Sting's ambition to become a rock star was sparked by a visit to his native Wallsend, England by Queen Elizabeth II's late mum when he was a child.
The former Police frontman's hometown near Newcastle, England, was once home to some of Britain's biggest shipyards, and he still recalls Elizabeth Bowes-Lyon, the Queen Mother, visiting the area to launch a ship.
The Message in a Bottle singer was so impressed by the royal visit, it inspired him to make a success of his life.
"I come from Wallsend, where we used to build big ships," he tells U.K. chat show host Graham Norton. "The only celebrities we ever saw were royals when they came to launch them.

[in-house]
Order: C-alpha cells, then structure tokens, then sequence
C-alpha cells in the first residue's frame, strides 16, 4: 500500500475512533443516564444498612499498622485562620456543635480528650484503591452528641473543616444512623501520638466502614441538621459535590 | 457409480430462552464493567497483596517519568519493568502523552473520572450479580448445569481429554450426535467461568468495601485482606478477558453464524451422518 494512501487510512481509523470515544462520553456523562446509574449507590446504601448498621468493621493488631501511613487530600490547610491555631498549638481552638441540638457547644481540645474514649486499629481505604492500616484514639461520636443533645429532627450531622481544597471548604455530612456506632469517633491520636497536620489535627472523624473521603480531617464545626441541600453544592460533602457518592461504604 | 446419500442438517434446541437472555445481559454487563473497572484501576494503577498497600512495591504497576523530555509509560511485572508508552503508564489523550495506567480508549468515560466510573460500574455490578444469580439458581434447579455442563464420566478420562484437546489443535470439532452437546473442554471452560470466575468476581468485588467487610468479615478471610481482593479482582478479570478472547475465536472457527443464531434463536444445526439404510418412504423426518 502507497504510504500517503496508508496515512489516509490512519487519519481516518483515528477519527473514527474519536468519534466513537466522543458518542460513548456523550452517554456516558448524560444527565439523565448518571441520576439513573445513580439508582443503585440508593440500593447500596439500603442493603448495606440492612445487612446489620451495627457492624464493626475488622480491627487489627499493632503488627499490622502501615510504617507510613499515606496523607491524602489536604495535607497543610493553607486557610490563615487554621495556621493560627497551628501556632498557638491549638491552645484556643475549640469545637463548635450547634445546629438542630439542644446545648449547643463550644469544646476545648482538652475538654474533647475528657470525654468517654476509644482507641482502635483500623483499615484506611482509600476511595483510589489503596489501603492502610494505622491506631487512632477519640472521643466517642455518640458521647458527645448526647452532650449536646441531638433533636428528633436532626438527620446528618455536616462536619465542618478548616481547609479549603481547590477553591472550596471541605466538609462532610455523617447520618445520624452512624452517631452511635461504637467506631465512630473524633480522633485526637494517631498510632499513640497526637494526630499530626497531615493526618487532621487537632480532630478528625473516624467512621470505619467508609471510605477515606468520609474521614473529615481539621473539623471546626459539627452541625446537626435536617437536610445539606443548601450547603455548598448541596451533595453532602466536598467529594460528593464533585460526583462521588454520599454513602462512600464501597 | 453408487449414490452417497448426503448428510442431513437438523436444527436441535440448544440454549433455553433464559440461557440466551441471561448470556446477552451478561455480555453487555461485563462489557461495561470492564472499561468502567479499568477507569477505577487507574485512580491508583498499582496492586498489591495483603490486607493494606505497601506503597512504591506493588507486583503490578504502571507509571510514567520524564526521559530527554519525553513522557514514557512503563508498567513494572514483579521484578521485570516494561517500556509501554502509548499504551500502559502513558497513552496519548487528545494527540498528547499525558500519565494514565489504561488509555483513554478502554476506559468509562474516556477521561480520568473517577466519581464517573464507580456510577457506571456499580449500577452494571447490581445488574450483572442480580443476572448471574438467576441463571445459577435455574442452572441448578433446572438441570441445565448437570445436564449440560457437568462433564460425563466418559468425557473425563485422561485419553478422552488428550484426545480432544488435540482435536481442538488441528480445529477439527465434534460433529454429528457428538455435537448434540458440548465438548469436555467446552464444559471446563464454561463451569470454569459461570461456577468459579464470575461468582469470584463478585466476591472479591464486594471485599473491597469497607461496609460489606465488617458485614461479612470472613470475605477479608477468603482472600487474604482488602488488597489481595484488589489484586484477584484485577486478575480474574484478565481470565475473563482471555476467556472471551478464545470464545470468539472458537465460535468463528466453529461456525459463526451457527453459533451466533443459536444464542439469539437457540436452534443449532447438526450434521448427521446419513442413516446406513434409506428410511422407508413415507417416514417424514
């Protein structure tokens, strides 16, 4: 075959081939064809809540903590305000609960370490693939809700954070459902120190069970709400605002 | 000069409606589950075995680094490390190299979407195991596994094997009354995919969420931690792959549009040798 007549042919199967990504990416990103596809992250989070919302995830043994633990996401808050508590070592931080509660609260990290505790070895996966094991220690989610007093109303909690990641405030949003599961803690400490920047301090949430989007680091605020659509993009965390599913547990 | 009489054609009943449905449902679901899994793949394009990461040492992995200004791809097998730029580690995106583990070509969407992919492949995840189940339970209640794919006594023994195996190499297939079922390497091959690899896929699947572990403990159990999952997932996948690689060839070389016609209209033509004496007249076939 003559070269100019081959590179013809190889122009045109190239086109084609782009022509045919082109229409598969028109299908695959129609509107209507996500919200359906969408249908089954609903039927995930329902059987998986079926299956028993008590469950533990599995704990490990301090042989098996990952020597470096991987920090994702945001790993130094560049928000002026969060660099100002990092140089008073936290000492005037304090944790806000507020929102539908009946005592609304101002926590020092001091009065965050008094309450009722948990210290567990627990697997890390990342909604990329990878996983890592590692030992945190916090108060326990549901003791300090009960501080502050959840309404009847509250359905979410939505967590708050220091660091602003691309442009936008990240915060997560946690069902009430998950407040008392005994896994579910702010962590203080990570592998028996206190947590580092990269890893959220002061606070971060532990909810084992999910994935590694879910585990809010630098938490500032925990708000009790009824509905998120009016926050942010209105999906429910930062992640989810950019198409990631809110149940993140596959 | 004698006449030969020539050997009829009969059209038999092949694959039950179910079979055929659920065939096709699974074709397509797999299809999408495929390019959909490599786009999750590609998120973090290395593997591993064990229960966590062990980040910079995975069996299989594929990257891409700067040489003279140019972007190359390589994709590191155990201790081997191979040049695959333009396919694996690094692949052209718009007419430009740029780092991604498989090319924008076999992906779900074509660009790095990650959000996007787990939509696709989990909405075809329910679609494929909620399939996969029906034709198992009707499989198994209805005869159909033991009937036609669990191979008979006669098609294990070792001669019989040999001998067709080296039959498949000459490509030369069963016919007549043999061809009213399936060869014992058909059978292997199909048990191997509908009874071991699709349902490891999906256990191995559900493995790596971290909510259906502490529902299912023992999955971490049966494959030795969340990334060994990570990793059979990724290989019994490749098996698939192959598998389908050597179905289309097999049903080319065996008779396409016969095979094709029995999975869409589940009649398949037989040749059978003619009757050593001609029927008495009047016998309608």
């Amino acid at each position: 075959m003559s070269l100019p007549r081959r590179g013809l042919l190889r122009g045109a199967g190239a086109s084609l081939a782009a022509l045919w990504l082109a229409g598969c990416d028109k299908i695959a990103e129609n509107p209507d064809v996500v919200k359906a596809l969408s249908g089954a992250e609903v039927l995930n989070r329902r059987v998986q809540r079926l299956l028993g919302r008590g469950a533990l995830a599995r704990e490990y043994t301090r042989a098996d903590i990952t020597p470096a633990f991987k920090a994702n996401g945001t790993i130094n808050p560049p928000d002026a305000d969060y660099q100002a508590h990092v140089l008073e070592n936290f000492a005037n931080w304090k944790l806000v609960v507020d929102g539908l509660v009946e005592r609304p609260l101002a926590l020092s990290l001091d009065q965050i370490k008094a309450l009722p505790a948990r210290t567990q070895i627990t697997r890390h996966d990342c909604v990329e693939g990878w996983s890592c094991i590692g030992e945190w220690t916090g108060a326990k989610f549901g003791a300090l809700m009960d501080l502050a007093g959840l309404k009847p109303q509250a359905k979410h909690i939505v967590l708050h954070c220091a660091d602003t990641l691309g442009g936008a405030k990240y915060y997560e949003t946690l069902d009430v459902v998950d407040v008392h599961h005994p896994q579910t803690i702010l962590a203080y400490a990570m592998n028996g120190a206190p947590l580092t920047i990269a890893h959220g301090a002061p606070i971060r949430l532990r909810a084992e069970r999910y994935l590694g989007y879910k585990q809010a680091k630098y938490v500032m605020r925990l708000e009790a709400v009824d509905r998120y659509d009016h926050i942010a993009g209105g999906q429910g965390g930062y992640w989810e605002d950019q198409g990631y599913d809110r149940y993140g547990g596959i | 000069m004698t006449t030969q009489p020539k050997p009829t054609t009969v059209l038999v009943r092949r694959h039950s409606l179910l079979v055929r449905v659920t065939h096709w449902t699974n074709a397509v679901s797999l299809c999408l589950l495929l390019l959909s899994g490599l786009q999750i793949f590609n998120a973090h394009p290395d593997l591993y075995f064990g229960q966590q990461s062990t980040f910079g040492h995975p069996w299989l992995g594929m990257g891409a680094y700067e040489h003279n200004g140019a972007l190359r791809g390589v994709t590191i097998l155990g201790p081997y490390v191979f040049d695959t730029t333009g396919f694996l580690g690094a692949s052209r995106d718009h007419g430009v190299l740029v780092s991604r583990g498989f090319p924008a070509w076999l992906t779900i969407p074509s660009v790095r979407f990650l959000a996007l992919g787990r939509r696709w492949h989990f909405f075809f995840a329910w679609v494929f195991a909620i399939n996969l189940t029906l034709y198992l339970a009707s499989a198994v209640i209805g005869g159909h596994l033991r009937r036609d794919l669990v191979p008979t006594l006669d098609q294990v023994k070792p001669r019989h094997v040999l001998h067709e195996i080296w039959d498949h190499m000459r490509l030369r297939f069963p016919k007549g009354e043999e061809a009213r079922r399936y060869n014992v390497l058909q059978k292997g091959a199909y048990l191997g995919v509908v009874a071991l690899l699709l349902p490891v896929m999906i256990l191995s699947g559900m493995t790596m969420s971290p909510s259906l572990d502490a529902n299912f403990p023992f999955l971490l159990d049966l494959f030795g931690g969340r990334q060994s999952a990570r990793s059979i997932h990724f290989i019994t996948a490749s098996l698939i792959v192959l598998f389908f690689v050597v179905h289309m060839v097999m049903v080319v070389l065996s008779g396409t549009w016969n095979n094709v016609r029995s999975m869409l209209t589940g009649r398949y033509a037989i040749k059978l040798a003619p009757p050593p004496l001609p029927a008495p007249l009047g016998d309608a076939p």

"I was eight years old and I was standing there with my Union Jack (flag) and down the road comes this Rolls Royce at a stately pace with outriders. It's The Queen Mother and as I am waving my flag she somehow catches my eye and has this amazing effect on me. I thought, 'I actually don't want to be in this street and I don't want to end up in the shipyard; I want to be in that car. I want a bigger life', so she fired my ambition."
But fame didn't come quickly for young Gordon Sumner, and he started out as a teacher.
"I had no idea how to do it so I became a teacher," he explains. "I didn't find success until I was 26 and I had a real life before this crazy one happened. It gave me a perspective and (made me) very grateful."
Sting still takes pride in the town he grew up in and even wrote the musical The Last Ship about the demise of Wallsend's shipyards. Although the show received favourable reviews, it closed just three months after it opened on Broadway in October, 2014.